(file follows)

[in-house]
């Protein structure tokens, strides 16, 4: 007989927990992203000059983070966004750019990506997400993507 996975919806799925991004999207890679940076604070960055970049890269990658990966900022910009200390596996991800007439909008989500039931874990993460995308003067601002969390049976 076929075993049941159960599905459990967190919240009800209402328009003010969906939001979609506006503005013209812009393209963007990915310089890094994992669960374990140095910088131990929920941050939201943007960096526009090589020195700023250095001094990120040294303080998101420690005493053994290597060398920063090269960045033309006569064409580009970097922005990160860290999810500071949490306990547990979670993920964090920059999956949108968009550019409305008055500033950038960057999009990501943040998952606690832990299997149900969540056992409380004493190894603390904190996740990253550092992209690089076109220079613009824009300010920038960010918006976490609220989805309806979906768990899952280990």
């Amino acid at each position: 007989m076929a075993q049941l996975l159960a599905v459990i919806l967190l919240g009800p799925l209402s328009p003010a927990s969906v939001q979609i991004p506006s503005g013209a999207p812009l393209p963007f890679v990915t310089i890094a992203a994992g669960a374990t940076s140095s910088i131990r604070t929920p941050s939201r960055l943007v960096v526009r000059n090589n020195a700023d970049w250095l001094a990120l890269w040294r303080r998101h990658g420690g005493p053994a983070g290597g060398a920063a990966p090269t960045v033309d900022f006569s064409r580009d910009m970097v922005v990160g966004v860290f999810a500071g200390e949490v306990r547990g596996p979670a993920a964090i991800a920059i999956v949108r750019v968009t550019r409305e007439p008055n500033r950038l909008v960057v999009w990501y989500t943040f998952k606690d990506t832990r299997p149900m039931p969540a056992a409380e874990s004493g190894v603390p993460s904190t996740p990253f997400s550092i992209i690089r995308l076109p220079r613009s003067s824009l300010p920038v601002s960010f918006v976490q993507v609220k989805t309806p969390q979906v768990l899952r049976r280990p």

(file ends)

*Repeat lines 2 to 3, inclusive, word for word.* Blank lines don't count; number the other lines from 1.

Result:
């Protein structure tokens, strides 16, 4: 007989927990992203000059983070966004750019990506997400993507 996975919806799925991004999207890679940076604070960055970049890269990658990966900022910009200390596996991800007439909008989500039931874990993460995308003067601002969390049976 076929075993049941159960599905459990967190919240009800209402328009003010969906939001979609506006503005013209812009393209963007990915310089890094994992669960374990140095910088131990929920941050939201943007960096526009090589020195700023250095001094990120040294303080998101420690005493053994290597060398920063090269960045033309006569064409580009970097922005990160860290999810500071949490306990547990979670993920964090920059999956949108968009550019409305008055500033950038960057999009990501943040998952606690832990299997149900969540056992409380004493190894603390904190996740990253550092992209690089076109220079613009824009300010920038960010918006976490609220989805309806979906768990899952280990």
């Amino acid at each position: 007989m076929a075993q049941l996975l159960a599905v459990i919806l967190l919240g009800p799925l209402s328009p003010a927990s969906v939001q979609i991004p506006s503005g013209a999207p812009l393209p963007f890679v990915t310089i890094a992203a994992g669960a374990t940076s140095s910088i131990r604070t929920p941050s939201r960055l943007v960096v526009r000059n090589n020195a700023d970049w250095l001094a990120l890269w040294r303080r998101h990658g420690g005493p053994a983070g290597g060398a920063a990966p090269t960045v033309d900022f006569s064409r580009d910009m970097v922005v990160g966004v860290f999810a500071g200390e949490v306990r547990g596996p979670a993920a964090i991800a920059i999956v949108r750019v968009t550019r409305e007439p008055n500033r950038l909008v960057v999009w990501y989500t943040f998952k606690d990506t832990r299997p149900m039931p969540a056992a409380e874990s004493g190894v603390p993460s904190t996740p990253f997400s550092i992209i690089r995308l076109p220079r613009s003067s824009l300010p920038v601002s960010f918006v976490q993507v609220k989805t309806p969390q979906v768990l899952r049976r280990p």